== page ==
CNP 0.00% 4.0¢ cnpr group

centro still under pressure to sell

  1. 328 Posts.
    Published 5:14 PM Feb 18, 2008

    Australia's Centro Properties Group remains under heavy pressure to sell assets or find a cornerstone investor after lenders agreed to give the US mall owner a two-month reprieve on nearly $US5 billion in debt, analysts said.

    Shares in Centro jumped as much as 17 per cent on Monday on news of the debt extension but gave up most of their gains as analysts said it still faced collapse if unable to find more cash before its new April 30 deadline.

    "This is a stay of execution. It's almost impossible to quantify what the equity in this business is worth," said ING Investment Management portfolio manager Justin Blaess.

    Centro, one of Australia's biggest casualties of the subprime mortgage crisis, got into trouble when it borrowed heavily using short-term debt to finance long-term investments.

    On Friday, lenders agreed to extend a deadline on a total of $5.4 billion ($US4.8 billion) of debt.

    The company late on Friday confirmed its current liabilities are about $1.5 billion higher than previously stated, saying the portion of debt had been incorrectly classified as non-current. Centro, which owns 700 shopping malls in the United States, had flagged the reclassification last month.

    Standard & Poor's said the reclassification of the $1.5 billion of debt meant that short-term debt now accounted for 72 per cent of Centro's total debt, up from 30 per cent previously.

    Referring to the Centro affiliate that is rated CCC+ by Standard & Poor's, the agency said: "These announcements do not change the near-term probability that Centro NP could be put into default by its creditors, notwithstanding that the company's operating assets remain of good quality."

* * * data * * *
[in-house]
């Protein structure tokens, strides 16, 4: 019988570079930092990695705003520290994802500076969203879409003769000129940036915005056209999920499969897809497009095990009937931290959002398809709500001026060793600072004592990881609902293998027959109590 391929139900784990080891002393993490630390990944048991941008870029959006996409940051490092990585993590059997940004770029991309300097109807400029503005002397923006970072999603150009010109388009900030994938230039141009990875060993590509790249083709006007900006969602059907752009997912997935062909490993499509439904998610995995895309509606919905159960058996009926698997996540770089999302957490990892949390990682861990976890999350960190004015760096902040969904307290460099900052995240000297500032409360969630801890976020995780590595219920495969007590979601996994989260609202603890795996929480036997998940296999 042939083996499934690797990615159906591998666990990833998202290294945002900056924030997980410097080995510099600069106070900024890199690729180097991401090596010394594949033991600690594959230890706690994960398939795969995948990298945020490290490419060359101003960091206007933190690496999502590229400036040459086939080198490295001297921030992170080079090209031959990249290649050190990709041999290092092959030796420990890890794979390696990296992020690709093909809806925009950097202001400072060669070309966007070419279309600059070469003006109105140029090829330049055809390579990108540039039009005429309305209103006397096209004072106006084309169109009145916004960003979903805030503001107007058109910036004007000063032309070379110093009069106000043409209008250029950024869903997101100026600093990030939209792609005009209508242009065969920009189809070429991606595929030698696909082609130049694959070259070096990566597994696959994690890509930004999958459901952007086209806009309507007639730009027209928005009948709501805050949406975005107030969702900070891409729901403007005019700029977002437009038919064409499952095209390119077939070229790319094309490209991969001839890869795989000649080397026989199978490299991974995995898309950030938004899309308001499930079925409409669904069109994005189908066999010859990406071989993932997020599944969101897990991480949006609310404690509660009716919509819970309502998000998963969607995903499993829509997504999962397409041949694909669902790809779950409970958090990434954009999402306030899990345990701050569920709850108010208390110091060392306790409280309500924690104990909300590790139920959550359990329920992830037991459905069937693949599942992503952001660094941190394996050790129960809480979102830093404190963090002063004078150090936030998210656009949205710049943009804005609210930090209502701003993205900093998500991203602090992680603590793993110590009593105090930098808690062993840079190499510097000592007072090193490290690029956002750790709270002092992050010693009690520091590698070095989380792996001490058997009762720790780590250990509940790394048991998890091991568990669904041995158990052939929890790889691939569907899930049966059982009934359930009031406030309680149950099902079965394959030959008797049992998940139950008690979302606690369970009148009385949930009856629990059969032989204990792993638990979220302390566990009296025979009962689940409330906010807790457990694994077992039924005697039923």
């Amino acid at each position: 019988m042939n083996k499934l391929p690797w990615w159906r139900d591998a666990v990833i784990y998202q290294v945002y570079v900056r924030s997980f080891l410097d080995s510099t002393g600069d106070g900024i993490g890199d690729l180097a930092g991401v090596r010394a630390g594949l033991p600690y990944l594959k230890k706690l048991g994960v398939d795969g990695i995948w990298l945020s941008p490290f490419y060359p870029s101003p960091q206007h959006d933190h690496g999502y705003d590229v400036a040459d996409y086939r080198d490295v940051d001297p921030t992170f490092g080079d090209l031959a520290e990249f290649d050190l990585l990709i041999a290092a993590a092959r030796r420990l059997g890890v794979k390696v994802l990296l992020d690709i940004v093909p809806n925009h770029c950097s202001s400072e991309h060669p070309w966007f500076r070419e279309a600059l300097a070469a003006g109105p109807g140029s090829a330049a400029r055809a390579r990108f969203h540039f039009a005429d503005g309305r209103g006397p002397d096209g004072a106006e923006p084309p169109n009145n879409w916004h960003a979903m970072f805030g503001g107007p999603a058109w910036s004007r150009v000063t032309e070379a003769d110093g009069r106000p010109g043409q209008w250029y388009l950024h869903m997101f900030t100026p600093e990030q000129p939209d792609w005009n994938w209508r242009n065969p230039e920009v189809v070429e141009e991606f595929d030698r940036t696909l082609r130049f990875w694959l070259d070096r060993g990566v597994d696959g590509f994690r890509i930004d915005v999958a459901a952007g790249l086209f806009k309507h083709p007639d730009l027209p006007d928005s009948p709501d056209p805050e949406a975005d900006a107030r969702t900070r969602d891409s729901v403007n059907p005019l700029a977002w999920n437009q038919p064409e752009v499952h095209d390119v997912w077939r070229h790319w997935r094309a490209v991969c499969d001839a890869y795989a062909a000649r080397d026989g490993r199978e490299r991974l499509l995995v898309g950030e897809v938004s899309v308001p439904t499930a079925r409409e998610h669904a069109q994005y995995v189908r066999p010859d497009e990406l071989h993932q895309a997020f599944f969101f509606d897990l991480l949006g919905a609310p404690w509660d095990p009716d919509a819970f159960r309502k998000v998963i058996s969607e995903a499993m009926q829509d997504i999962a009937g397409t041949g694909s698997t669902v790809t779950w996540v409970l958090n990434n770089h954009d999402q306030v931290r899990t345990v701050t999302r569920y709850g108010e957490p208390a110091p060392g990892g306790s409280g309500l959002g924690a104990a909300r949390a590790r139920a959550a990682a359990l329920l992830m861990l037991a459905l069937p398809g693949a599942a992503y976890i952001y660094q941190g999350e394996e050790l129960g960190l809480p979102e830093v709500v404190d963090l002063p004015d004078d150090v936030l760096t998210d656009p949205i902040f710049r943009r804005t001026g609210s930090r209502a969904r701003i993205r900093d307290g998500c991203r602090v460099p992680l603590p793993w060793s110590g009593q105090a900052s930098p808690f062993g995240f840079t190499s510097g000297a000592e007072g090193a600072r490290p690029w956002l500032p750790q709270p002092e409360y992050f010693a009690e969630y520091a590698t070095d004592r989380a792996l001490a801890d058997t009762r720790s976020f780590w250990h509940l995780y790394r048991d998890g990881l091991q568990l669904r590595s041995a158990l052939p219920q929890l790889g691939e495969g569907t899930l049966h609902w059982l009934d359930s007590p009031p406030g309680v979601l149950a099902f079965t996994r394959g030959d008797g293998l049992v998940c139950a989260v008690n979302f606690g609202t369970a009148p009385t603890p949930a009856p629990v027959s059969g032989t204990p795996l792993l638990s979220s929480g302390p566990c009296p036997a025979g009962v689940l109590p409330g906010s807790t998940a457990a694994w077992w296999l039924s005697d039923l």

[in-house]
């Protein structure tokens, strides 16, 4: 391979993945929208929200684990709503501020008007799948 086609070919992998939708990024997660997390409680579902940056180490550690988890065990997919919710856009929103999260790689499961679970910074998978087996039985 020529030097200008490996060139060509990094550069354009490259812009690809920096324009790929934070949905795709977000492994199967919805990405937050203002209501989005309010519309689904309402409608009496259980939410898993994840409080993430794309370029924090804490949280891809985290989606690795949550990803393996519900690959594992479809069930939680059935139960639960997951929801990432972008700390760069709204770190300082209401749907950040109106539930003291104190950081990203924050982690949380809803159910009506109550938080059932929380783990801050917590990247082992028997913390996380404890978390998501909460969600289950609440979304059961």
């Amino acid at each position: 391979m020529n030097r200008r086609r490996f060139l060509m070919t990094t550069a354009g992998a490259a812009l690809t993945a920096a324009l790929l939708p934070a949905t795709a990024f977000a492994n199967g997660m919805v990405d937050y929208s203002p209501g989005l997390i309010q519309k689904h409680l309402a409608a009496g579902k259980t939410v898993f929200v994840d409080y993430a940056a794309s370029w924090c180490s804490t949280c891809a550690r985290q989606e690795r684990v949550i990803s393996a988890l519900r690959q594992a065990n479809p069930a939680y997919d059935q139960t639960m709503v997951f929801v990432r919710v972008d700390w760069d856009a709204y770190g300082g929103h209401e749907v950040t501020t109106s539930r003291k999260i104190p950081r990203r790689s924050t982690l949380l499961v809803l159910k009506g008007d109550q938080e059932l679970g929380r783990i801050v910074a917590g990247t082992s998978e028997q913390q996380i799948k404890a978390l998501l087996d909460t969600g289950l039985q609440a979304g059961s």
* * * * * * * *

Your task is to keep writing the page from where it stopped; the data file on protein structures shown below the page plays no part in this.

Centro's main local bankers are Australia and New Zealand Banking Group Ltd, Commonwealth Bank of Australia Ltd (CBA), National Australia Bank Ltd and St George Bank Ltd.

    It also has US bank creditors including JP Morgan and Bank of America.

    Centro NP, formerly the New Plan Excel Realty Trust, was bought by Centro last year for $US3.4 billion in an acquisition that greatly increased its debt levels.

    Asset sale

    Centro is conducting a review to sell off assets or the entire group, with media reports putting Blackstone and Citadel investment groups, property developer Mirvac Group and Macquarie Group Ltd among the interested parties.

    Centro said it has renegotiated $2.3 billion of debt with its Australian banks, $1.4 billion associated with its US joint venture with the Centro Retail Trust, and $US450 million owed to US private noteholders. The bank debt includes the reclassified $1.5 billion of current liabilities.

    In addition, its affiliate Centro Retail Trust said on Friday it had received an extension on $1.2 billion of debt.

    "When you look around at the wider world, there's financial disasters happening everywhere. Credit markets are still under siege. We don't want to take financial risk in that sort of market," said Blaess, explaining why ING no longer holds Centro.

    Centro shares were up 3.8 per cent at $0.63 after hitting an early peak and five-week high of $0.695, but are still down almost 90 per cent since it revealed in December it was having trouble repaying debt.

    Centro Retail shares rose 2.7 per cent to $0.38.

    *I just bought more this morning at .68 and remain HOLD.
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